But the market doesn’t understand that. And it could be the downfall of those of us interested in educating people do something other than put square pegs in square holes.

  4. Wow. I seriously think you should write a book on this. That’s a really good point(s). Huh.

    Anybody else want to share some thoughts? I think Jake nailed it on the head.

  5. abalzer says:

    What about European economies/educational systems who have created/operated this very system – train very specialized workforces and an intricate tech/trade/apprenticeship process? What have they done? Are the humanities dead there, too?

  6. Jake says:

    My theory would suggest that humanities there would not be dead, because the diluting effects of the masses wouldn’t have affected university curricula so much.

    However, my understanding is that free tuition has really hurt the quality of European schools. That, however, is just hearsay, I don’t really know.

  7. twhite80 says:

    Well I think that when we go out looking for jobs we will likely have different opportunities than we thought we might have. I mean we will probably be able to muster 1 year contracts at places that are looking to save money. That means that Tenure track jobs are harder to come by and pay will not be so good. It also means moving around for a while before you get a long term job. It will probably loosen up when the economy pick back up, but the real possibility that academia will look like what Jake is proposing is a real possibility too. I am really struggling because I need something around here, and that is not looking very likely either. I think we should have requested Stimulus funds for retraining political science PhDs in technical jobs so our placement stays up. You know things like changing oil, brewing coffee and transcription services.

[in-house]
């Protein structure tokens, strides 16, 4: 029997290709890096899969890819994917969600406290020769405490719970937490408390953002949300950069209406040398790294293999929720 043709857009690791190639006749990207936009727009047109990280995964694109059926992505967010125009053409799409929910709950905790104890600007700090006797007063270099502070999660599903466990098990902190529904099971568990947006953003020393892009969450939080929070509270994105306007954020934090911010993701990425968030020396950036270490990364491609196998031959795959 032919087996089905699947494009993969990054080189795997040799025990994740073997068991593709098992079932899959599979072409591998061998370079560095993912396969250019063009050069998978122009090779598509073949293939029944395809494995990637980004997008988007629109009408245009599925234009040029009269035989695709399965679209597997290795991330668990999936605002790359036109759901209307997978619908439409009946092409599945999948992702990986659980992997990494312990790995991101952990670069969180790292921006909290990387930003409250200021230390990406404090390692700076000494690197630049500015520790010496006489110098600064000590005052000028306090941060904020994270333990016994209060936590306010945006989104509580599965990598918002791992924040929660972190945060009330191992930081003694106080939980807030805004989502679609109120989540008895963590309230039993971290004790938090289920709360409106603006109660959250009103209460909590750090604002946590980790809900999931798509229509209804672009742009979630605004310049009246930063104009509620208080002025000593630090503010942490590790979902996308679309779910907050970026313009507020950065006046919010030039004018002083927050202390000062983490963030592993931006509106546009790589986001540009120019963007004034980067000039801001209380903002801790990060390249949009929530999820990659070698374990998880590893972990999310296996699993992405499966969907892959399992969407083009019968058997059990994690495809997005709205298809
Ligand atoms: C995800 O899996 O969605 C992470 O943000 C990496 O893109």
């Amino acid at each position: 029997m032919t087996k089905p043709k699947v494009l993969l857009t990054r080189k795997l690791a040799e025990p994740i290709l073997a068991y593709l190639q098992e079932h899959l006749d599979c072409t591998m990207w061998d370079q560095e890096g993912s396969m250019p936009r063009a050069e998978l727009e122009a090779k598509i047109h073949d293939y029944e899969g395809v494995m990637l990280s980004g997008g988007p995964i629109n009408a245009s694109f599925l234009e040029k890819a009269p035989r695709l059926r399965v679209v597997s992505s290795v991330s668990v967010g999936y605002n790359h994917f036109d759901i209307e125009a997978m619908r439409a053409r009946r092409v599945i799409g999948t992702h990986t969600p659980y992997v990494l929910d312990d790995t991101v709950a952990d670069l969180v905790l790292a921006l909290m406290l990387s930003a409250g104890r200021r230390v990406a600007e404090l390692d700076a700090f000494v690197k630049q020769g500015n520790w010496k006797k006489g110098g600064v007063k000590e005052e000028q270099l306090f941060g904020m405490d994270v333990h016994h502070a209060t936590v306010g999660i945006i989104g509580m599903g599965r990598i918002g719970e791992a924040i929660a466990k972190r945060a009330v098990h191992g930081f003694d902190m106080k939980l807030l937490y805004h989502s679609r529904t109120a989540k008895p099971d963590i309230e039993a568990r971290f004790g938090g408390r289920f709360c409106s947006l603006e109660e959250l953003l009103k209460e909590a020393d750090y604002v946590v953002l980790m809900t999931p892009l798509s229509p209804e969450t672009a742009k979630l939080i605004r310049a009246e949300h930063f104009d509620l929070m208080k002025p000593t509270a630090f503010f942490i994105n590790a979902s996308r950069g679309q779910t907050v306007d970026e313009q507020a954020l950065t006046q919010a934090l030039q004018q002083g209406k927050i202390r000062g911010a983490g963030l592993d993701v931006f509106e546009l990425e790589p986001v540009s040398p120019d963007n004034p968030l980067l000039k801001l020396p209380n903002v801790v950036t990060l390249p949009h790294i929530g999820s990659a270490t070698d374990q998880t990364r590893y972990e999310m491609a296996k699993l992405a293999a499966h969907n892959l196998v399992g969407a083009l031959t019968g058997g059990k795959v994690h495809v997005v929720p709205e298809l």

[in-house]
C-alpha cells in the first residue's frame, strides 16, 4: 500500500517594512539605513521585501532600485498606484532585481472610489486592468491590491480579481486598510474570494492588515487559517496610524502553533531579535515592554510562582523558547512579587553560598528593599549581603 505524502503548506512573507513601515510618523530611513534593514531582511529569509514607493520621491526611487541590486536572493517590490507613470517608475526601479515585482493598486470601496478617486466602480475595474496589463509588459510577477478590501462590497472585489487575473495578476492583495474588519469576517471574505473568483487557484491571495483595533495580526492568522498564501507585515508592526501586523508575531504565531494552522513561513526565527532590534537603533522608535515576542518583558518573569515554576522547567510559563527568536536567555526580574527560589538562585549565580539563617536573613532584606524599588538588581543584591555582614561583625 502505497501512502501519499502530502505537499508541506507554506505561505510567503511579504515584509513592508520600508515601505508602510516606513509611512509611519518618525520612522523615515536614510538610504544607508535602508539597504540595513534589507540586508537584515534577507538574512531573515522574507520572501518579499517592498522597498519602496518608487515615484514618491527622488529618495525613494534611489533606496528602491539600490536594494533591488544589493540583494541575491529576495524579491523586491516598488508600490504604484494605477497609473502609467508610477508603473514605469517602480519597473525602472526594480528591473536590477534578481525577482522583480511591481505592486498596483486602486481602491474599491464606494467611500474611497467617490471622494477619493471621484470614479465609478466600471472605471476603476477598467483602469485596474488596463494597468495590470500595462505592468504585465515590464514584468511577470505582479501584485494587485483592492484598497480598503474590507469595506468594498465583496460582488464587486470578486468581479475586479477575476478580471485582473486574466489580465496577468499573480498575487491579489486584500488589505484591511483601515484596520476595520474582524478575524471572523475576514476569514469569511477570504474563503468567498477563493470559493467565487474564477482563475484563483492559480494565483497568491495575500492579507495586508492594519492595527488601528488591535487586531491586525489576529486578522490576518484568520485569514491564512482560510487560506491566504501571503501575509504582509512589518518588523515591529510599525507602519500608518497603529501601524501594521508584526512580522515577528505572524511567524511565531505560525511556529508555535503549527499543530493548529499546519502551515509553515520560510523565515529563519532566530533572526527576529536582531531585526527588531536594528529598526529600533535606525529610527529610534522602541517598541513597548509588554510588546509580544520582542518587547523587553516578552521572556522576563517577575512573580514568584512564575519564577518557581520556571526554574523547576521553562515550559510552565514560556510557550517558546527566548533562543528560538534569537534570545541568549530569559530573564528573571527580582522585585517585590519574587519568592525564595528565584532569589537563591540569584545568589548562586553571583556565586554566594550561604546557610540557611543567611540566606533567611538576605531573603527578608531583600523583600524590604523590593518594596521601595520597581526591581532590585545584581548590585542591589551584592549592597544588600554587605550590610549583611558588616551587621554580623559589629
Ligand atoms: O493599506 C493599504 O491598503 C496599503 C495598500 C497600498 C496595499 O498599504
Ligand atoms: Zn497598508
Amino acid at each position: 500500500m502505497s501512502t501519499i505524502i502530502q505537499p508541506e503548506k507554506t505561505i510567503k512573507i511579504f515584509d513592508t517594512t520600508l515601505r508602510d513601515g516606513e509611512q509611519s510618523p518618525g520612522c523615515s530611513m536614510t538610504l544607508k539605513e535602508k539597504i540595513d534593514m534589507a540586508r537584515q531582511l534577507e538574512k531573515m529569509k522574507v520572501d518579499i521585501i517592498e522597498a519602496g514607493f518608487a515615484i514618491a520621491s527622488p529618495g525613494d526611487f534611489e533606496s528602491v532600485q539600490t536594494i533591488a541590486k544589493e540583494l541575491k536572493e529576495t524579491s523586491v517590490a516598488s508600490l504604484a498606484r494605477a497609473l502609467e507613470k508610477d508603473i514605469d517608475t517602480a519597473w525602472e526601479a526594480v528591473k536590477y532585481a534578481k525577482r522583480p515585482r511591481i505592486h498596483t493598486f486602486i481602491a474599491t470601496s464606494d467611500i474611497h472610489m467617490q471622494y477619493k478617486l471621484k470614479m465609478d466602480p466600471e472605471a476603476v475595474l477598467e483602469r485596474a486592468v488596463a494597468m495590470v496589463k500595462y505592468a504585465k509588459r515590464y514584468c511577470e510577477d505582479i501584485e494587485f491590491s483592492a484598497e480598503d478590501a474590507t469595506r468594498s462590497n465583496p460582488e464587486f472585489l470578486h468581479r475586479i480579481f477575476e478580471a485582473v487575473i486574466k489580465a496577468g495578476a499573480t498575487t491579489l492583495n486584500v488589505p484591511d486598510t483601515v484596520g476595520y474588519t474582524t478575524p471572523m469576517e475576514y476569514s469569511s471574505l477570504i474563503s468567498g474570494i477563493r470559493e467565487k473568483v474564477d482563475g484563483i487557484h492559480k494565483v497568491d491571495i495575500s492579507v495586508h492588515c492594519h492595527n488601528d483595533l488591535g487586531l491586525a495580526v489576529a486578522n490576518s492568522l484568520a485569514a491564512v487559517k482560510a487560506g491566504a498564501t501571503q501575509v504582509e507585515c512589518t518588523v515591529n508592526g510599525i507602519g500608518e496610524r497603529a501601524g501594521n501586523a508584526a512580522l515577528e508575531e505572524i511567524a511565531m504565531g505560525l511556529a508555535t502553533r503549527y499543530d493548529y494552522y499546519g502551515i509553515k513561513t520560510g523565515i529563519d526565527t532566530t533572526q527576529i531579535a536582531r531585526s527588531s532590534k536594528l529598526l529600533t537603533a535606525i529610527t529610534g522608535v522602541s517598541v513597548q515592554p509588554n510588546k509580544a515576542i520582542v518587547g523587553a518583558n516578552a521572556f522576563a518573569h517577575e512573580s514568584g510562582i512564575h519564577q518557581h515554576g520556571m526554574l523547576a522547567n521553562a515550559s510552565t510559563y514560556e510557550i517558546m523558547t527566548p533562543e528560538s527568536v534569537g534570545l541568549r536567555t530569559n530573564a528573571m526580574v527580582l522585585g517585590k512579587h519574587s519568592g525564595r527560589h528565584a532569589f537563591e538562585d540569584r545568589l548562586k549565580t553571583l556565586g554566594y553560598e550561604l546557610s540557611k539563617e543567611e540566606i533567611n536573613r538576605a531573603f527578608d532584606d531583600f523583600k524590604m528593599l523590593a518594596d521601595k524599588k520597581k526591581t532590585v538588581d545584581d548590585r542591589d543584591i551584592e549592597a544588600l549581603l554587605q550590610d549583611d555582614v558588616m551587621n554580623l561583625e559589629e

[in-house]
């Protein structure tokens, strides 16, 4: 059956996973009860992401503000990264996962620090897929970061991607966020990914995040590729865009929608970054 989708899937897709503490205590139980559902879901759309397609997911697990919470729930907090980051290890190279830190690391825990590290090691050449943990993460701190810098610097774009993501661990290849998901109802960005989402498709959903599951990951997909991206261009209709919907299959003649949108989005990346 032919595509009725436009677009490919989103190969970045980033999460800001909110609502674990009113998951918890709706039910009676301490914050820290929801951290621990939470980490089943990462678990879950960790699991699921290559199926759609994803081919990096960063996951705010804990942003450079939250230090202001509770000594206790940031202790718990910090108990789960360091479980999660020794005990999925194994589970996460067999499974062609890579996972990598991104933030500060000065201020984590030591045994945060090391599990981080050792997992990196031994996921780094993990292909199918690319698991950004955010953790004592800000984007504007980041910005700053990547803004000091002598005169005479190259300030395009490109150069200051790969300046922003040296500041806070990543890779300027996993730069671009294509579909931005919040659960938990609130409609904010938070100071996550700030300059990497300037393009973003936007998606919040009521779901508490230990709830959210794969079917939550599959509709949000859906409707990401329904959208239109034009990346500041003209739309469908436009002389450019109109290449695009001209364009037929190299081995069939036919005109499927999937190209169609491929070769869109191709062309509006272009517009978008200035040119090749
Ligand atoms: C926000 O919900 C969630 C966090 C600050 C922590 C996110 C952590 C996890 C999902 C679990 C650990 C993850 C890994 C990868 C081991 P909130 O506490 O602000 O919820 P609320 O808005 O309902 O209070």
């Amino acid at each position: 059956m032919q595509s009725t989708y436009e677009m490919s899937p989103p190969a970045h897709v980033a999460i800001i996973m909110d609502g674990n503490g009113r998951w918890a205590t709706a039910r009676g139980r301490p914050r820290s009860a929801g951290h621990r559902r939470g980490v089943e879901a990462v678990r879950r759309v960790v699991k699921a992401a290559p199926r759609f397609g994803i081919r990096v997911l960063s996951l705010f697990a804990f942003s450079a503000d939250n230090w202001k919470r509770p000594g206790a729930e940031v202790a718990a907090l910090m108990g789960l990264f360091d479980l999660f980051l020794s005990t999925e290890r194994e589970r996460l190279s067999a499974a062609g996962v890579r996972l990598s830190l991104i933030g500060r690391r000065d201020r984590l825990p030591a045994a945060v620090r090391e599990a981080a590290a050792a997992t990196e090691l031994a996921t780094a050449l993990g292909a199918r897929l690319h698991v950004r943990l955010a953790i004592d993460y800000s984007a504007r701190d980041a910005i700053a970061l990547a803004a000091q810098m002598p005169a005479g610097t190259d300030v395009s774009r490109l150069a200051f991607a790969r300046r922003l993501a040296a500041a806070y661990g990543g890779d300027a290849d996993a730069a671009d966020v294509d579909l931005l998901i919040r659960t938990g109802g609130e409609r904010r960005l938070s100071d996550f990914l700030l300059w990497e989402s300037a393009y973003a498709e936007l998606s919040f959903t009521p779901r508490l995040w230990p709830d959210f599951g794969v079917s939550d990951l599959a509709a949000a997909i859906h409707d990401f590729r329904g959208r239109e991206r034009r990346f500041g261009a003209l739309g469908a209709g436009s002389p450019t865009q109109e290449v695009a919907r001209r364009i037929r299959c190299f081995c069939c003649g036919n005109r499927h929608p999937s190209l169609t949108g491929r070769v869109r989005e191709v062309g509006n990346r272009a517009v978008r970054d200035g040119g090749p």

8. Well, I’ve got the oil changing and coffee making down. Funny how those two things are so similar.

  9. Tina M Z says:

    So I just got back from the ISA conference and there was a lot of chatter among IR folks about the current job market and prospects for the next 1-2 years out. It seems Tyler is right on about the increase of short term post docs versus tenure track position openings. Looking at the ISA or APSA job listings confirms this. There are not very many tenure track positions open. However, people have to retire and well, move on from this world. It just might mean we have to be a little more flexible regarding where we go geographically and institutionally.

    So who else is going to the APSA meat, oops, I mean job market in Toronto this September?